On Sunday, May 5, the Friends of Auburn Heights and Marshall Steam Museum celebrate Train Day and the start of the 2024 season of public events at Auburn Heights. In 2023 the railroad industry in North America constructed and placed in service 44,754 new railroad cars while retiring nearly the same quantity. There were only about 200 new or modernized locomotives placed in service during 2023, which is far below the average of 500 locomotives built or modernized in an average year. The COVID pandemic became a catalyst for an annual average of 77 new locomotives to enter service during the 3 years between 2018 and 2020

How many railcars and how many locomotives were in the North American railroad fleet (both U.S. and Canada) at the end of 2023?

At the end of 2023 there were 37,600 locomotives in active service or on standby in North America. That is down 100 locomotives from 2022; a quantity that has been in decline for the past 5 years as train lengths have become longer. 2017 saw the highest quantity of locomotives in service in the 21st century with 39,500 active locomotives on railroad inventories. The collective locomotive average age is 27.4 years old which is the oldest in recorded history. Estimates reveal about 67% of the North American railroad fleet are main-line, long-haul, road locomotives, 23% are main-line switching locomotives, with the remaining 10% a mixed assortment of second-hand refurbished 6- and 4-axle road or switching locomotives used by short-line railroads.

Railroads are utilizing less DC-powered locomotives (diesel engine turning a DC generator to power DC traction motors for the wheels) due to their increased electrical maintenance requirements. Instead of rebuilding diesel engines and DC generators, railroads are converting existing DC locomotives to AC-power (diesel engine turning an AC generator to power AC traction motors for the wheels) or railroads are buying new AC-powered locomotives. In 2023, 61% of the North American railroad locomotive fleet remained DC-powered. The remaining 39% are AC-powered locomotives (an increase from 2009’s data of 26% AC-powered and 74% DC-powered).

The cost to modernize an existing DC-powered locomotive to AC-power is half the cost of a new AC-powered locomotive provided the cab and frame are in good condition. A locomotive’s useful life is around 75 years if it remains well kept in mainline service and then is transferred to a short-line railroad thus extending service life. Overall, the average age of the North American locomotive fleet is 27.4 years implying a long-term average replacement rate of 500 locomotives per year. The average cost of a new locomotive is $3.5 million. On the near horizon, the future locomotives may use bio-fuels or natural gas in place of diesel fuel. In a decade or so, liquid hydrogen powered locomotives, and various battery-powered concepts for localized switching duty are being experimented with.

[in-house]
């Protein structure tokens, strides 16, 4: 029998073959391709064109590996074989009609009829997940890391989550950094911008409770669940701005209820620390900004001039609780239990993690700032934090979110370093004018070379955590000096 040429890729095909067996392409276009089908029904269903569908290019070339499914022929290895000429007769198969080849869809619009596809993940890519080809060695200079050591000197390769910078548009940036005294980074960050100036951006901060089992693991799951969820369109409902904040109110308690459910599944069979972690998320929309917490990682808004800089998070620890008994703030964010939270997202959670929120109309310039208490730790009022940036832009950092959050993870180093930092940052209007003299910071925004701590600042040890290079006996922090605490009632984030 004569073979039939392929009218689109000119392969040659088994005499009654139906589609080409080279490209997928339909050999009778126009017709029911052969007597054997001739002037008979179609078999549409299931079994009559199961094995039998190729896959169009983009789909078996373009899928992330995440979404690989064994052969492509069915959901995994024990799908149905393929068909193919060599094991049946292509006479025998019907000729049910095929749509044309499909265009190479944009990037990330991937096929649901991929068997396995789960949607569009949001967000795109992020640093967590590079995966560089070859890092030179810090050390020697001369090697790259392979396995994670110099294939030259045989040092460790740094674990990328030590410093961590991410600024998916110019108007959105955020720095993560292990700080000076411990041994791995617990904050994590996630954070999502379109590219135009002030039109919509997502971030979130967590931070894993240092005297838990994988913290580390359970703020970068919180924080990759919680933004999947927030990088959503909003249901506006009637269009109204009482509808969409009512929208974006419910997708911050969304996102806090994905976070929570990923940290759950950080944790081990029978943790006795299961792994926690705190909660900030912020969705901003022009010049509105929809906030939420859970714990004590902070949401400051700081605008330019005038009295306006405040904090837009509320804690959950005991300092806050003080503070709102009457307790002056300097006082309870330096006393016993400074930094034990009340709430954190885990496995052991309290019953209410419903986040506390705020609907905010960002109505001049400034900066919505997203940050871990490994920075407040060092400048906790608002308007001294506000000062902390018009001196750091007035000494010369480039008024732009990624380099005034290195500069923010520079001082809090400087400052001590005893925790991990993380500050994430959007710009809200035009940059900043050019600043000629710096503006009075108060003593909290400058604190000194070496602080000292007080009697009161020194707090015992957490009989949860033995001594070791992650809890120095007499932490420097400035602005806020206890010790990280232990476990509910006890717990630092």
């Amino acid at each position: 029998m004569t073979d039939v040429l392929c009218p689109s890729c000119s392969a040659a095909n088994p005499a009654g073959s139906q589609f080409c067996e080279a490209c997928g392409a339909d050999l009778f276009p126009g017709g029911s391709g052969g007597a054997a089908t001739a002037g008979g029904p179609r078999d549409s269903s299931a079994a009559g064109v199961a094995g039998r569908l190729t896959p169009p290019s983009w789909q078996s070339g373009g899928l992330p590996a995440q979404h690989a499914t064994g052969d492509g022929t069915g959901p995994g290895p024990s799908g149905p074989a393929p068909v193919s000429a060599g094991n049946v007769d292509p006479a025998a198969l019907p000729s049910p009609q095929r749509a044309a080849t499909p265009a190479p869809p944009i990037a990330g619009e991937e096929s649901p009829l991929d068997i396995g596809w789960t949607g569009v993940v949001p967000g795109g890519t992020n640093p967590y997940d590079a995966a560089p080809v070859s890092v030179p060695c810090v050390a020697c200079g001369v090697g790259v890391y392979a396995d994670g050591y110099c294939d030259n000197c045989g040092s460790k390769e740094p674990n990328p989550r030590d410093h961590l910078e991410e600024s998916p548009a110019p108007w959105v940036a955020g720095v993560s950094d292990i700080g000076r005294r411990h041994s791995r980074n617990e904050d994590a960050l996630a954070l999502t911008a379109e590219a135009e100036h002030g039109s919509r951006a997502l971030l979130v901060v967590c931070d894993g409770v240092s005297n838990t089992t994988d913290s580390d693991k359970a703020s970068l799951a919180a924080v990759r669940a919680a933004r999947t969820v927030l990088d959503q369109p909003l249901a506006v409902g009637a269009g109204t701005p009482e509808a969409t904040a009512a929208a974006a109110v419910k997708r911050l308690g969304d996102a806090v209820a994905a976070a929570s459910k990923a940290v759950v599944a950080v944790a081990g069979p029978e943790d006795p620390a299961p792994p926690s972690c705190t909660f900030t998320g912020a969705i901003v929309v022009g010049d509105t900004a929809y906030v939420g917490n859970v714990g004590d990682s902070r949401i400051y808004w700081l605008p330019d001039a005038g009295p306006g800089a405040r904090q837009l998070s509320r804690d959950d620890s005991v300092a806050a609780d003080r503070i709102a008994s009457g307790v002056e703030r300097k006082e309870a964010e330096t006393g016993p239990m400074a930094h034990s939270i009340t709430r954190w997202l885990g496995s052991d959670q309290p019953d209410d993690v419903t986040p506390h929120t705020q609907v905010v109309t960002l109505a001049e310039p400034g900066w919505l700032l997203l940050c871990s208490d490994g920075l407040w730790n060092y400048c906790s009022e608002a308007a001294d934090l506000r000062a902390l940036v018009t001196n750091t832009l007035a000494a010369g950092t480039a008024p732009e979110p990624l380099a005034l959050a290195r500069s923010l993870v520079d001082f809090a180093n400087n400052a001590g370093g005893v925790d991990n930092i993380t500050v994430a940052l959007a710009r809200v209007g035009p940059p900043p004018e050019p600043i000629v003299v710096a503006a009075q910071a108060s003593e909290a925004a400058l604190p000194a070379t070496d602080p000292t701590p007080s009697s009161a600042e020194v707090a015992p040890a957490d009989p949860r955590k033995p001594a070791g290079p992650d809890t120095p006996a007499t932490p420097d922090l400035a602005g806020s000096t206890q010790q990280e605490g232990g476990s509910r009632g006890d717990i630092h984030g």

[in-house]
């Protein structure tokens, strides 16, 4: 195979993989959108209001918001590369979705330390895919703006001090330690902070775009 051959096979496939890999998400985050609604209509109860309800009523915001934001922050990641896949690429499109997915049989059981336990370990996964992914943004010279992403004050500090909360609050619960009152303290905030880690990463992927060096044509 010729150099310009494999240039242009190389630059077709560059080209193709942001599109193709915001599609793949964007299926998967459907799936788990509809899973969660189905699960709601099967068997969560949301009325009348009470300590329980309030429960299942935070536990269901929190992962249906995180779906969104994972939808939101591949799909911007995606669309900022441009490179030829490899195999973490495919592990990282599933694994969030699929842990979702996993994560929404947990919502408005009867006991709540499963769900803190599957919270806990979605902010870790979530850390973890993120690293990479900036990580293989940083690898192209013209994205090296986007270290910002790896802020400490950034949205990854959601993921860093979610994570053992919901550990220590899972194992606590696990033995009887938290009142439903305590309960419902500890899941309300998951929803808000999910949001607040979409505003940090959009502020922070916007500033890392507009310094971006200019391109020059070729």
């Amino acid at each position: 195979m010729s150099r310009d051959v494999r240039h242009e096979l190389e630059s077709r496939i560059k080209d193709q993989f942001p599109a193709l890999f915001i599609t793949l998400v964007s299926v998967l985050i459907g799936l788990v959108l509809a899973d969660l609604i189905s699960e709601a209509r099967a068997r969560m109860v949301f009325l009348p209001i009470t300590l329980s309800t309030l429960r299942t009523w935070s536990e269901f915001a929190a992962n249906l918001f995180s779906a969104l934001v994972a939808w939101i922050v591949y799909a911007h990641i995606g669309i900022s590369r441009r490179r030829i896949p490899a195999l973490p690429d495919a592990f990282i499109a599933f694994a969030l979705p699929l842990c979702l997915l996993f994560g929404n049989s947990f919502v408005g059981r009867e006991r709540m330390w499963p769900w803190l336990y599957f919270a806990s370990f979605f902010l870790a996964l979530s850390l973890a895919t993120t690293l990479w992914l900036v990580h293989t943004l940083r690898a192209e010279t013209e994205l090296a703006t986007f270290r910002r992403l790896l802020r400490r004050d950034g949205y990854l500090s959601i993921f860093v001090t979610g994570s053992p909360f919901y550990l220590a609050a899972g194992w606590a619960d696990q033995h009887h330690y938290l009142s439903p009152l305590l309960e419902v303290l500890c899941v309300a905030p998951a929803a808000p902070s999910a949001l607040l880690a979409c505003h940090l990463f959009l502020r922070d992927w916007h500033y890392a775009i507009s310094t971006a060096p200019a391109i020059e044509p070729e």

Throughout North America there was an estimated 1,637,000 railroad stock cars in active service at the end of 2023. The breakdown is 104,000 box cars, 208,000 flat cars, 195,000 gondolas, 570,000 covered hopper cars, 111,000 open hopper cars, 439,000 tank cars, and 10,000 special purpose freight service cars such as those used to transport Boeing 737 fuselages and NASA rockets. 2023 saw 44,475 new railroad cars constructed which is an increase from the 40,735 railroad cars constructed in 2022. With a useful life of forty to fifty years, most of the freight cars added were to replace an aging car removed from service. The average life of a rolling stock car is 20.2 years. Trinity Industries builds 50% of new freight cars manufactured, Greenbrier supplies 40% of the new car market, Freightcar America provides 6% of new builds with the rest coming from specialized suppliers.

An important factor influencing the replacement of older rolling stock cars is that newer cars are lighter weight while stronger allowing for more weight capacity per car as well as being slightly shorter permitting more cars per train-mile of length without overloading existing railroad track structures and rail capacity ratings. The North American railroad fleet has seen a decrease in coal hopper cars offset by an increase in high-capacity grain hopper cars.

A unit of measure in the railroad industry is the “ton-mile.” It refers to one ton of freight moved over a mile of distance. The unit represents both the volume shipped (in tons) as well as the distance shipped (miles). Railroads account for 29% of the freight moved in North America as compared to trucks which move 43% of the freight shipped. In burning one gallon of diesel fuel, railroads averaged 472 ton-miles while truck averages 151 ton-miles. The difference is largely due to the higher efficiency of a steel wheel on steel rail over rubber tires on concrete/asphalt and that railroads handle larger quantities of a given product with more efficient loading/unloading handling.